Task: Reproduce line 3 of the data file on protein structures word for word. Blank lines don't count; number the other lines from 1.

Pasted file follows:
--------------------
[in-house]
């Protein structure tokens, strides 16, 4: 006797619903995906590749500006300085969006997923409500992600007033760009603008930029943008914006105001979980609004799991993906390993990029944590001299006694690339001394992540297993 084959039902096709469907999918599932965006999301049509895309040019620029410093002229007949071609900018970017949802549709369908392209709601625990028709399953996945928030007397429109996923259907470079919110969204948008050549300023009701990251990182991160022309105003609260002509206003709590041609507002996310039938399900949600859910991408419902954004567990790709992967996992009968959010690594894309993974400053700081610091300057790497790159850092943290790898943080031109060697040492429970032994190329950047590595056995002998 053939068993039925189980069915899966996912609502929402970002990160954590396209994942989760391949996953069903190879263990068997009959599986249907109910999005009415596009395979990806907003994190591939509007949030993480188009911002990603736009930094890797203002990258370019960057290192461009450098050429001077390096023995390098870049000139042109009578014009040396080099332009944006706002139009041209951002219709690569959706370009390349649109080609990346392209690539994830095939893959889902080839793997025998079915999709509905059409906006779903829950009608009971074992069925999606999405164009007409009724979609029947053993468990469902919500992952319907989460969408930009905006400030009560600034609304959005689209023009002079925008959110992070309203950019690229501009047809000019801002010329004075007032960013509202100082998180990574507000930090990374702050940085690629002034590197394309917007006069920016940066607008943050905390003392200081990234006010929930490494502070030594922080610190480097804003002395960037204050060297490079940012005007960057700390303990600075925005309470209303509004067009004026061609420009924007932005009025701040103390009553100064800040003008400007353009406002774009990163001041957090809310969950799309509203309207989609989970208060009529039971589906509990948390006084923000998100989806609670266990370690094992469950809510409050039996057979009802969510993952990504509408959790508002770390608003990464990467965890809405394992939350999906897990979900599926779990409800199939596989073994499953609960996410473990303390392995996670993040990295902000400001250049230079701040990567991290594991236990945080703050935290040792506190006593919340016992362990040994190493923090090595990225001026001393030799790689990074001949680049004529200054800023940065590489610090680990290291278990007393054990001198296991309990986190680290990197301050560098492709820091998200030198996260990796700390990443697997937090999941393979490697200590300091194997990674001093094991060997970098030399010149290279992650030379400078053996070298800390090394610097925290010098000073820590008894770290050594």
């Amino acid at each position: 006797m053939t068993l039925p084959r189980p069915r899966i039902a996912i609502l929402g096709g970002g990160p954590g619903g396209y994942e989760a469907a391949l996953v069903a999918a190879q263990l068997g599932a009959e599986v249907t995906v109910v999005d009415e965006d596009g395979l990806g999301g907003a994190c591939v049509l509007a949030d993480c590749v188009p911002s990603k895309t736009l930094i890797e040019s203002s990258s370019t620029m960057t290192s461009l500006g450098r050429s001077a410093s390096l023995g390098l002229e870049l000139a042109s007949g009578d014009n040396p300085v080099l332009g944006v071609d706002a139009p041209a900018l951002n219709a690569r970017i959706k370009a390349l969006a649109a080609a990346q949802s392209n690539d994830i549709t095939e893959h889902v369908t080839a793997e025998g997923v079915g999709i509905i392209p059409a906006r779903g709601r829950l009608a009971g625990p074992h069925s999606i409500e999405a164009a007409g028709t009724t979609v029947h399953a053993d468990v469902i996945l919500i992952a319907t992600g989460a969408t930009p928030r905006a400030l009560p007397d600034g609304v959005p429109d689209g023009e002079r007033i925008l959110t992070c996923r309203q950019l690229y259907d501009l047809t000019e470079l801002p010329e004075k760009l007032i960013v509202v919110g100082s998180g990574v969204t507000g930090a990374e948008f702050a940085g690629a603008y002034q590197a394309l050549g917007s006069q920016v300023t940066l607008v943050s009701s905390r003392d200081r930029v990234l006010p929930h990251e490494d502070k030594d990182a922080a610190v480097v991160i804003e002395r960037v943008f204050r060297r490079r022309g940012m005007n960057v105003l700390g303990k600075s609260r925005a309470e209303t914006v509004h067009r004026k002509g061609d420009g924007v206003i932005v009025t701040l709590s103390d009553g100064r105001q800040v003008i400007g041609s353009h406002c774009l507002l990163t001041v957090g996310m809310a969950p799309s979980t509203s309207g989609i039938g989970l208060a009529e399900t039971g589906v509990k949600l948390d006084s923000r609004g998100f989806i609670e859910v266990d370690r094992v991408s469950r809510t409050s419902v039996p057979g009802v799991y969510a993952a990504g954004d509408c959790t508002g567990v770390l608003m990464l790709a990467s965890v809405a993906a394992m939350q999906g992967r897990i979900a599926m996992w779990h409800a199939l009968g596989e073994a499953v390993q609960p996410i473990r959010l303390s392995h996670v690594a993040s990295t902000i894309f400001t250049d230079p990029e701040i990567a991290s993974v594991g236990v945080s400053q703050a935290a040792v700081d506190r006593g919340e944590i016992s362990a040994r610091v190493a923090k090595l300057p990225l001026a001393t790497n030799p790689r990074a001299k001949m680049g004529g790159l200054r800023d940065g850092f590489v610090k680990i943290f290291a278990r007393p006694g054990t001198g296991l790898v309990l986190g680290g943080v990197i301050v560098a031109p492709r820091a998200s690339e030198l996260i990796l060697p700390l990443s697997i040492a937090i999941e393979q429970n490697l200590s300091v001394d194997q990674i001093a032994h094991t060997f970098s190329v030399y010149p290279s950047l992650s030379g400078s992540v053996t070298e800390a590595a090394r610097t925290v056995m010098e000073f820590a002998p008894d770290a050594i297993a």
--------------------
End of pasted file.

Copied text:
């Amino acid at each position: 006797m053939t068993l039925p084959r189980p069915r899966i039902a996912i609502l929402g096709g970002g990160p954590g619903g396209y994942e989760a469907a391949l996953v069903a999918a190879q263990l068997g599932a009959e599986v249907t995906v109910v999005d009415e965006d596009g395979l990806g999301g907003a994190c591939v049509l509007a949030d993480c590749v188009p911002s990603k895309t736009l930094i890797e040019s203002s990258s370019t620029m960057t290192s461009l500006g450098r050429s001077a410093s390096l023995g390098l002229e870049l000139a042109s007949g009578d014009n040396p300085v080099l332009g944006v071609d706002a139009p041209a900018l951002n219709a690569r970017i959706k370009a390349l969006a649109a080609a990346q949802s392209n690539d994830i549709t095939e893959h889902v369908t080839a793997e025998g997923v079915g999709i509905i392209p059409a906006r779903g709601r829950l009608a009971g625990p074992h069925s999606i409500e999405a164009a007409g028709t009724t979609v029947h399953a053993d468990v469902i996945l919500i992952a319907t992600g989460a969408t930009p928030r905006a400030l009560p007397d600034g609304v959005p429109d689209g023009e002079r007033i925008l959110t992070c996923r309203q950019l690229y259907d501009l047809t000019e470079l801002p010329e004075k760009l007032i960013v509202v919110g100082s998180g990574v969204t507000g930090a990374e948008f702050a940085g690629a603008y002034q590197a394309l050549g917007s006069q920016v300023t940066l607008v943050s009701s905390r003392d200081r930029v990234l006010p929930h990251e490494d502070k030594d990182a922080a610190v480097v991160i804003e002395r960037v943008f204050r060297r490079r022309g940012m005007n960057v105003l700390g303990k600075s609260r925005a309470e209303t914006v509004h067009r004026k002509g061609d420009g924007v206003i932005v009025t701040l709590s103390d009553g100064r105001q800040v003008i400007g041609s353009h406002c774009l507002l990163t001041v957090g996310m809310a969950p799309s979980t509203s309207g989609i039938g989970l208060a009529e399900t039971g589906v509990k949600l948390d006084s923000r609004g998100f989806i609670e859910v266990d370690r094992v991408s469950r809510t409050s419902v039996p057979g009802v799991y969510a993952a990504g954004d509408c959790t508002g567990v770390l608003m990464l790709a990467s965890v809405a993906a394992m939350q999906g992967r897990i979900a599926m996992w779990h409800a199939l009968g596989e073994a499953v390993q609960p996410i473990r959010l303390s392995h996670v690594a993040s990295t902000i894309f400001t250049d230079p990029e701040i990567a991290s993974v594991g236990v945080s400053q703050a935290a040792v700081d506190r006593g919340e944590i016992s362990a040994r610091v190493a923090k090595l300057p990225l001026a001393t790497n030799p790689r990074a001299k001949m680049g004529g790159l200054r800023d940065g850092f590489v610090k680990i943290f290291a278990r007393p006694g054990t001198g296991l790898v309990l986190g680290g943080v990197i301050v560098a031109p492709r820091a998200s690339e030198l996260i990796l060697p700390l990443s697997i040492a937090i999941e393979q429970n490697l200590s300091v001394d194997q990674i001093a032994h094991t060997f970098s190329v030399y010149p290279s950047l992650s030379g400078s992540v053996t070298e800390a590595a090394r610097t925290v056995m010098e000073f820590a002998p008894d770290a050594i297993a």